In this lecture, we’ll talk about some common audio file formats and their respective uses. By the end of this lecture, you’ll know how to export your finished song as a 16bit 44.1kHz stereo WAV file, suitable for upload to iTunes or Spotify.
04:32
In this lecture, we’ll explain how to extend the functionality of REAPER to export your finished song as a high-quality 320kbps MP3 file, suitable for sharing with friends.
02:03
Sometimes it can be handy to have an instrumental mix of your song, whether for rehearsing or as a backing track for live performances. In this lecture, we’ll show you how to export an instrumental mix of your song.
06:27

In this lecture, we’ll explain what “stems” are and how to create them. You can use these stems for backup purposes, or to give to remixers. By the end of this lecture you’ll know how to export stems for your own project.

01:18

Congratulations, you’re almost done! Let’s wrap up your project:

  • Prepare your mix for export
  • Export your song as a 16bit 44.1kHz stereo WAV file
  • Export your song as a 320kbps MP3 file
  • Export an instrumental mix of your song
  • Export stems of your song
Section 8: Conclusion
1 page

Let’s review the project we just completed. If you like, you can download our complete REAPER project files so you can see what we did throughout this course. You can also download any of the course resources.

01:03

This concludes our course – now all that's left is for you to practice. Take what you've learned here, and apply it to your own songs and projects. The more practice you get, the better you'll become!

As you can imagine, we've just scratched the surface of what's possible. There are a lot more features and functions to explore within REAPER. In our final lecture, we'll give you some advice on how to continue improving your skills.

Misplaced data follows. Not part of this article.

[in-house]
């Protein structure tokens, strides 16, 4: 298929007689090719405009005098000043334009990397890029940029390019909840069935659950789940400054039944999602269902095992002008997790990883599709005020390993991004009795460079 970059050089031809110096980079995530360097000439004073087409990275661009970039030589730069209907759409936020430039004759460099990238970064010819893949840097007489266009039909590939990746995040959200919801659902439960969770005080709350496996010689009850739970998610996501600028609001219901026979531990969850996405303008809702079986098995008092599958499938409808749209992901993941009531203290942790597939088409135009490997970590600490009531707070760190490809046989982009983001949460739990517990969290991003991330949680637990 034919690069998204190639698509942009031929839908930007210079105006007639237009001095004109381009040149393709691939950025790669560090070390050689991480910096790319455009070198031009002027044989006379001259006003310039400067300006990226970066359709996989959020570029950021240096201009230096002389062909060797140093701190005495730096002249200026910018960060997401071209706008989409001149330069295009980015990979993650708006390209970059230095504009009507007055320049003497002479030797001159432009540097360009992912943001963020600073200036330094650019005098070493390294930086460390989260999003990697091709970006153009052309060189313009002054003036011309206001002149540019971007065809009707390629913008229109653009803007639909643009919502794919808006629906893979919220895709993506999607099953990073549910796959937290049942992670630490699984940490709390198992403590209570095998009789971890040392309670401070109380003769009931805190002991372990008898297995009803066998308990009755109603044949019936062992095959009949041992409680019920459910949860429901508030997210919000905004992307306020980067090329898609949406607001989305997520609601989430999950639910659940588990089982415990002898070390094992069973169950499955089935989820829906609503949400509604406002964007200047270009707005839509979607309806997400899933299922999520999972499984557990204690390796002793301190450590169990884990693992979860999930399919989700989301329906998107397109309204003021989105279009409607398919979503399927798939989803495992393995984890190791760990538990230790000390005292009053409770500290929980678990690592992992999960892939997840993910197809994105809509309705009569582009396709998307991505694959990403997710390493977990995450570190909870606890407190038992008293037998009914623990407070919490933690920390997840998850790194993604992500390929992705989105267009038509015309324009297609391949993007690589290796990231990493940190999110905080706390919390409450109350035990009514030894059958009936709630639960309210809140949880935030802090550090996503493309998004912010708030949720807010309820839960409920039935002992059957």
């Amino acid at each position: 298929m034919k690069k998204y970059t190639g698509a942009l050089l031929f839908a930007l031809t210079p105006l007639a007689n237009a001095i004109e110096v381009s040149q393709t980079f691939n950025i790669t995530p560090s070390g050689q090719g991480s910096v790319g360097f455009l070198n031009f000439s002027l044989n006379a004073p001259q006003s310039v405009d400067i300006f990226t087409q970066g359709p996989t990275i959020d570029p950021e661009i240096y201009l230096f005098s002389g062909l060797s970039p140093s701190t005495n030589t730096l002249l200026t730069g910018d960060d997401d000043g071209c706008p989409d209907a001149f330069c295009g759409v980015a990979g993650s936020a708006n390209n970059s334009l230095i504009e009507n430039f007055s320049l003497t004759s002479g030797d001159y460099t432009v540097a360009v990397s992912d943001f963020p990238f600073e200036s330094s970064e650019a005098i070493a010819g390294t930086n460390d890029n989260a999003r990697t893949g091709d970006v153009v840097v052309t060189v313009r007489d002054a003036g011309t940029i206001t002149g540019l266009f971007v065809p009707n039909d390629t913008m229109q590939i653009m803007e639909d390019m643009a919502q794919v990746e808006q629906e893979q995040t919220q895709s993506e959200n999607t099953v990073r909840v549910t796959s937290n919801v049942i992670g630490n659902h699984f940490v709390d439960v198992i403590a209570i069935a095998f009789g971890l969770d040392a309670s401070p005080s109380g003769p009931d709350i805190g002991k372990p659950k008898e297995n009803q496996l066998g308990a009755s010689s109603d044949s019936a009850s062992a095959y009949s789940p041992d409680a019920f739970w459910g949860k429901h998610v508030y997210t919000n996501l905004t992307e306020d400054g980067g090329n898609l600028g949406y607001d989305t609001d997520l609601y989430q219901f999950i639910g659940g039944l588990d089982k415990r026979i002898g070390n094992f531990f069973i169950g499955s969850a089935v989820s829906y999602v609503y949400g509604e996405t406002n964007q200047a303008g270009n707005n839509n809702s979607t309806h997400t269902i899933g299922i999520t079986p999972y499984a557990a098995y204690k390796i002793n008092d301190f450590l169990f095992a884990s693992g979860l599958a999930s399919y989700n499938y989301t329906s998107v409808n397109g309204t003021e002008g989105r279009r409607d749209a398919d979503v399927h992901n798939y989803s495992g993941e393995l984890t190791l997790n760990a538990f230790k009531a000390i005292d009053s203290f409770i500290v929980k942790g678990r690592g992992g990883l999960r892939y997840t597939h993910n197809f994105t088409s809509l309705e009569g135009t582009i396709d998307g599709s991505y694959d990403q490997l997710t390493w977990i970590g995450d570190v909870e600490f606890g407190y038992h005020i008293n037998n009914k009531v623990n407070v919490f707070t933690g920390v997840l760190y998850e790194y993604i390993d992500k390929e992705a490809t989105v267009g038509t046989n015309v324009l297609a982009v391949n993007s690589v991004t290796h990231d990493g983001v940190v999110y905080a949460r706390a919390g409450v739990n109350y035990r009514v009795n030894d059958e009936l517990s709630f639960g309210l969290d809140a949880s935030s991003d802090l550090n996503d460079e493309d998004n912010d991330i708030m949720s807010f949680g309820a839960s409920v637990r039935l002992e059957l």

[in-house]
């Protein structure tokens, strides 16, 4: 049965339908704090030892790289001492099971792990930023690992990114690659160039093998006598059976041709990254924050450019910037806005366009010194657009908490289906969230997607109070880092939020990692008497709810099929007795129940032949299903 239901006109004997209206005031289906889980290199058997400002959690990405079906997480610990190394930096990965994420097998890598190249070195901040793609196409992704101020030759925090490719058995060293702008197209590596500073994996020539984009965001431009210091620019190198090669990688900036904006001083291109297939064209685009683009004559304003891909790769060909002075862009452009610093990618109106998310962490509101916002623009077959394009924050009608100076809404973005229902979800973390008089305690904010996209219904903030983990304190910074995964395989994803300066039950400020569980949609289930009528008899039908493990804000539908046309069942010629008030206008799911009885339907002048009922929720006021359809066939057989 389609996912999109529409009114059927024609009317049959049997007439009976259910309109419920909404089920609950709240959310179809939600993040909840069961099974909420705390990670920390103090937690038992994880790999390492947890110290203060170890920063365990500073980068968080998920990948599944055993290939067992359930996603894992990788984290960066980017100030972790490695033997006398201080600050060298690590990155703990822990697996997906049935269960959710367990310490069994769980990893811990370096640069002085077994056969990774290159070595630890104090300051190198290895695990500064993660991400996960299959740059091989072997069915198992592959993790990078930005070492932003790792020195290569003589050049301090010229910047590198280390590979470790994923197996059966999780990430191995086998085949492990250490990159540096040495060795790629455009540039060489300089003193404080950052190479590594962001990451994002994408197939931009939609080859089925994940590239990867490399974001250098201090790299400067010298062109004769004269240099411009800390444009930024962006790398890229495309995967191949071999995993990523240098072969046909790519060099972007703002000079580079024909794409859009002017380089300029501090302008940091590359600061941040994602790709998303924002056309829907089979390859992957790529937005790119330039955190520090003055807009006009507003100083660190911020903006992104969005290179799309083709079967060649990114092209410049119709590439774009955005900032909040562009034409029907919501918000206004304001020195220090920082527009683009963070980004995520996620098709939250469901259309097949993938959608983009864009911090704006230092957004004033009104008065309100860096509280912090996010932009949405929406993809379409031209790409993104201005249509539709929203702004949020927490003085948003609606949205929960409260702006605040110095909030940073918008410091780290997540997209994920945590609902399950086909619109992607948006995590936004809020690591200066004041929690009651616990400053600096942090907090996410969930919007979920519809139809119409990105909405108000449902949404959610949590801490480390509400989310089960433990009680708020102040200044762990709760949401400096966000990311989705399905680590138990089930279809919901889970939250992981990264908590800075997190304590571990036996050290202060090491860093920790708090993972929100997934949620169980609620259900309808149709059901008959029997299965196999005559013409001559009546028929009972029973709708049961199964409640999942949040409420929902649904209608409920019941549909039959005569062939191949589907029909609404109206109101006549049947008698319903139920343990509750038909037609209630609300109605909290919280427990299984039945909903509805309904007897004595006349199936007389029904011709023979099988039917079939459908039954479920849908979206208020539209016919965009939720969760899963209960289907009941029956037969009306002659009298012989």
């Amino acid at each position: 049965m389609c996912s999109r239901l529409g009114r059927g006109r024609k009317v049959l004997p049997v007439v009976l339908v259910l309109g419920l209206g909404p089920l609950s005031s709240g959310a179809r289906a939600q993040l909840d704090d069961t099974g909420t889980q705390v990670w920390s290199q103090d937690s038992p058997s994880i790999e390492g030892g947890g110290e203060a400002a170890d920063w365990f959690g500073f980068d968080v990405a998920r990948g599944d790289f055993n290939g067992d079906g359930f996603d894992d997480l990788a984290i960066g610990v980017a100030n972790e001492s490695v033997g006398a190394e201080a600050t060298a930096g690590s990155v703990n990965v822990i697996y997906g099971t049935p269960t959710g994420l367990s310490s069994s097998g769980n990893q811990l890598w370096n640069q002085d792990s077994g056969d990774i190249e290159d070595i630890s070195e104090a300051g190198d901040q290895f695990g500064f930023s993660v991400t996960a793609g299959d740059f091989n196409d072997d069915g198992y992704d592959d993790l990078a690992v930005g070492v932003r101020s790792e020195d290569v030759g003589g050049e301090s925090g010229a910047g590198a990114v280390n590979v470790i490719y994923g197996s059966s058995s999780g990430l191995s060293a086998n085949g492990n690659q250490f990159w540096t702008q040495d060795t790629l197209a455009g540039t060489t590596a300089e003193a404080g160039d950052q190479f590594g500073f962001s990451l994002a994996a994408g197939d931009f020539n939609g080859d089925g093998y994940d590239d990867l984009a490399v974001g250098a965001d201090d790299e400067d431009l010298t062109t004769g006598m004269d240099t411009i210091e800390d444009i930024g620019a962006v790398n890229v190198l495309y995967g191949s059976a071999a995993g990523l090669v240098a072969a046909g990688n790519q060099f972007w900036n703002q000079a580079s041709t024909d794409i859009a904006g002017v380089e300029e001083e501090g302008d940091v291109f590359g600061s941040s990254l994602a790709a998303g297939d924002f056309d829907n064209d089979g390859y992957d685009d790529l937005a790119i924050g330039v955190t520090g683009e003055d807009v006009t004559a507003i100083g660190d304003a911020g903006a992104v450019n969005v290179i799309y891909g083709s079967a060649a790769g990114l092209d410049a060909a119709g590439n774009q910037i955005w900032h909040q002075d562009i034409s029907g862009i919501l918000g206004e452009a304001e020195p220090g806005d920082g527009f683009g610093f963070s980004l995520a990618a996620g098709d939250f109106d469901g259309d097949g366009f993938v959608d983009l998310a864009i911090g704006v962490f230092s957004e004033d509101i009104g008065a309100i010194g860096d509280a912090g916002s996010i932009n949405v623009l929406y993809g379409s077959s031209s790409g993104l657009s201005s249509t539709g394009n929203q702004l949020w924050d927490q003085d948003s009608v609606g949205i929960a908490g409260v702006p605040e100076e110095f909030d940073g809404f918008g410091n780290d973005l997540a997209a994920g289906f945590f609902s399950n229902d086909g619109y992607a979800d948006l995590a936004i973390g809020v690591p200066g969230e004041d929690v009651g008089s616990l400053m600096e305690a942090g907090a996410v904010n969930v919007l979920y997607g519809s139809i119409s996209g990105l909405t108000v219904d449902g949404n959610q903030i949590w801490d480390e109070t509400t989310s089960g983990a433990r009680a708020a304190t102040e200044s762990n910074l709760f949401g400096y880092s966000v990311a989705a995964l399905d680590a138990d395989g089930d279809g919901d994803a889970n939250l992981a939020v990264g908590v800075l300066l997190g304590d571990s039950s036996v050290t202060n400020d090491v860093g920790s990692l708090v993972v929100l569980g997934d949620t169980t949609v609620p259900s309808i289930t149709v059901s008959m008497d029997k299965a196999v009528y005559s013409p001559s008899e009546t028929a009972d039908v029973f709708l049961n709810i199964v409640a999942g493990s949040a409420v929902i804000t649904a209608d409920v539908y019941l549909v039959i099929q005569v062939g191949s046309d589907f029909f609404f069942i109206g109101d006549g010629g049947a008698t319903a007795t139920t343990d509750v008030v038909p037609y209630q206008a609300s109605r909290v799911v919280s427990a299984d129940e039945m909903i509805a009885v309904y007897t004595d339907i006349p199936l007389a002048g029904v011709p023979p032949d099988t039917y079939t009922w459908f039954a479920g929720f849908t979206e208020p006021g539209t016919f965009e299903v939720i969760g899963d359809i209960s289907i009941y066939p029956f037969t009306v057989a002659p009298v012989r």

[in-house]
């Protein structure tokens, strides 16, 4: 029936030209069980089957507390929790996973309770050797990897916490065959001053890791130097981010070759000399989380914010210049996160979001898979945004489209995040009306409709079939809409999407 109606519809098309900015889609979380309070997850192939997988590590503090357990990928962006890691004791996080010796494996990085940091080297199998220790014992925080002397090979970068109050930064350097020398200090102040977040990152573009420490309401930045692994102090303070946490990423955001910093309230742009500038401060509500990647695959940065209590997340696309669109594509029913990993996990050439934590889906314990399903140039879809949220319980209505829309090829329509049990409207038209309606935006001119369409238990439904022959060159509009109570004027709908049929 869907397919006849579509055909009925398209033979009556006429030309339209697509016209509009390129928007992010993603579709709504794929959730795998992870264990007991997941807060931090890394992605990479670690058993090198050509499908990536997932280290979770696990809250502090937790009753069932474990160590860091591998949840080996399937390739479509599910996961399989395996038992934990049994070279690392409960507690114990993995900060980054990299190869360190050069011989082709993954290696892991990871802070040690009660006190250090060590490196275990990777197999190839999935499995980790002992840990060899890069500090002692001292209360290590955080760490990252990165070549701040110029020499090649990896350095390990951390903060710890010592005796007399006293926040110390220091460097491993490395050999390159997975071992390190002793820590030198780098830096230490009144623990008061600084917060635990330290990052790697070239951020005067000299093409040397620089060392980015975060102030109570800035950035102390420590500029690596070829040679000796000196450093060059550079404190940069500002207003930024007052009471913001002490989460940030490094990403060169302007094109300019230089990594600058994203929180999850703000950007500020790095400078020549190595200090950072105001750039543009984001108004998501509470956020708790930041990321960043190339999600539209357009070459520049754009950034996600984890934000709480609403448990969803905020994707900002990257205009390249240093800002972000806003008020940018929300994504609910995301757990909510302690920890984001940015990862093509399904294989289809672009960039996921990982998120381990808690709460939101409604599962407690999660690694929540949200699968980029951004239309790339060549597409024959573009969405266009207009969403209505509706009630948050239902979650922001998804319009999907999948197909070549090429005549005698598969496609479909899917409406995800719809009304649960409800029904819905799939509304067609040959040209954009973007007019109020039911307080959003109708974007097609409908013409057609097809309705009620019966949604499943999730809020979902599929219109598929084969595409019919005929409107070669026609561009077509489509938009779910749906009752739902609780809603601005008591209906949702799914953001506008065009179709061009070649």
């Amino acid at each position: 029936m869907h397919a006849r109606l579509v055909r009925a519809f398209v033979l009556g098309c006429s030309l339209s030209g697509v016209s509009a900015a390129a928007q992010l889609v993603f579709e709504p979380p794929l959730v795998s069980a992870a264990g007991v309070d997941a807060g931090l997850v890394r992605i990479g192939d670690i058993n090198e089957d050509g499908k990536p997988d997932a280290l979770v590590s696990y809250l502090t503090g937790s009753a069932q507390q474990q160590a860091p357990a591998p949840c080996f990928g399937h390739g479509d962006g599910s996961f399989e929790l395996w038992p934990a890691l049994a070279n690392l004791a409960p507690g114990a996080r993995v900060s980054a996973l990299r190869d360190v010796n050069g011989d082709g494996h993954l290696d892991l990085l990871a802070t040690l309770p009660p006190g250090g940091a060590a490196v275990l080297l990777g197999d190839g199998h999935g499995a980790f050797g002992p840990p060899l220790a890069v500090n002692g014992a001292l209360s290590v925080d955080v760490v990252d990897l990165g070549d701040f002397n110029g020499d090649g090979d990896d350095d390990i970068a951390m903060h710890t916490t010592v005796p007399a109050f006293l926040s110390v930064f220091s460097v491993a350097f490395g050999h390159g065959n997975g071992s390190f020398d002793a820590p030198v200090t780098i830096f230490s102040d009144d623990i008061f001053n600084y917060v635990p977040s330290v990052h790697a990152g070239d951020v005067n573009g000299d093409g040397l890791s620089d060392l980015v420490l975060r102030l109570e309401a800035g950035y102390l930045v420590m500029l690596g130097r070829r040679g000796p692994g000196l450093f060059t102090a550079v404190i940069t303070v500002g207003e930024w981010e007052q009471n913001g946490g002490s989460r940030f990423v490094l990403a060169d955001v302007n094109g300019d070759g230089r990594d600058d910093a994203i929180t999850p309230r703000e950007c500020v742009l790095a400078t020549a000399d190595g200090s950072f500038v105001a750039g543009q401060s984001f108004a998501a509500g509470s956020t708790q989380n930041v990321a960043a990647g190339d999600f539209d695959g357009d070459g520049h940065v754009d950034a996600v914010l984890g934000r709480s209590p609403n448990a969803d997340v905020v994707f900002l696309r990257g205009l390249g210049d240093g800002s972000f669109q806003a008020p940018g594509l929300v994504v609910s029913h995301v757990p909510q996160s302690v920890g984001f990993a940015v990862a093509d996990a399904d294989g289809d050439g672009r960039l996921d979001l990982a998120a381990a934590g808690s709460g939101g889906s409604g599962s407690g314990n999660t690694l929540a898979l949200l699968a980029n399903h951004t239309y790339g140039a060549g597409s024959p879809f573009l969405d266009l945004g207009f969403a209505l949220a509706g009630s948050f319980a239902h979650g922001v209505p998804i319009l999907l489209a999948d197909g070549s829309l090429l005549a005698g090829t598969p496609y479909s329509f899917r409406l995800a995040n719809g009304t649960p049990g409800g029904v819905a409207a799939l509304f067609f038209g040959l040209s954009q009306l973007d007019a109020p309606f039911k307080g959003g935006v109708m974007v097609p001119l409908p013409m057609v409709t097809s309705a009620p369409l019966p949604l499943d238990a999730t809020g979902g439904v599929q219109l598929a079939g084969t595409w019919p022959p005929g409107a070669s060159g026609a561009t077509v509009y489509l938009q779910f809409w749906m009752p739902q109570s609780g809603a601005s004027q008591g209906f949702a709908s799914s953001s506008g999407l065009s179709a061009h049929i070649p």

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Instructor Biography

Kathleen Farley, aka Robobunnyattack! + co-founder of Audiohackr

Kathleen Farley is a computer geek, teacher, learner, vinyl junkie, hockey fan, and recovering non-profit executive. Occasionally she breaks (and fixes) computers. Not necessarily in that order.

The Montreal-born technologist trained as an audio engineer before moving to Hamilton, Canada in 2007. She now runs Maisonneuve Music, a Hamilton-based independent record label.

Kathleen teaches technology and management skills at a music industry school in Toronto, Canada. She's also the co-founder of Audiohackr, a startup that helps indie musicians, producers, and DIY labels make the most of technology.

Kathleen produces technology training videos under the moniker Robobunnyattack!

Instructor Biography

Michael Chambers, music producer, engineer, and co-founder of Audiohackr

Michael Chambers (aka moon:and:6) is a Canadian music producer, engineer, and (re)mixer. He launched his professional career in the 1990s, assisting on sessions for the Philosopher Kings and the Juno Award-winning Willie P. Bennett tribute album, Heartstrings. As a founding member of Canadian pop/rock band The Golden Dogs, Michael recorded and produced the band’s debut album Everything In 3 Parts (True North/Universal, 2004).

Working under the name moon:and:6, Michael recorded and mixed Whitehorse’s self-titled debut in 2011, followed by their 2013 Polaris Prize shortlisted album The Fate of the World Depends on This Kiss (Six Shooter Records/Warner Music). Recent credits include Sarah McLachlan, Royal Wood, Paul Federici, and Boy With An Atlas.

Michael is the co-founder of Audiohackr, a startup that helps music creators record and share their music.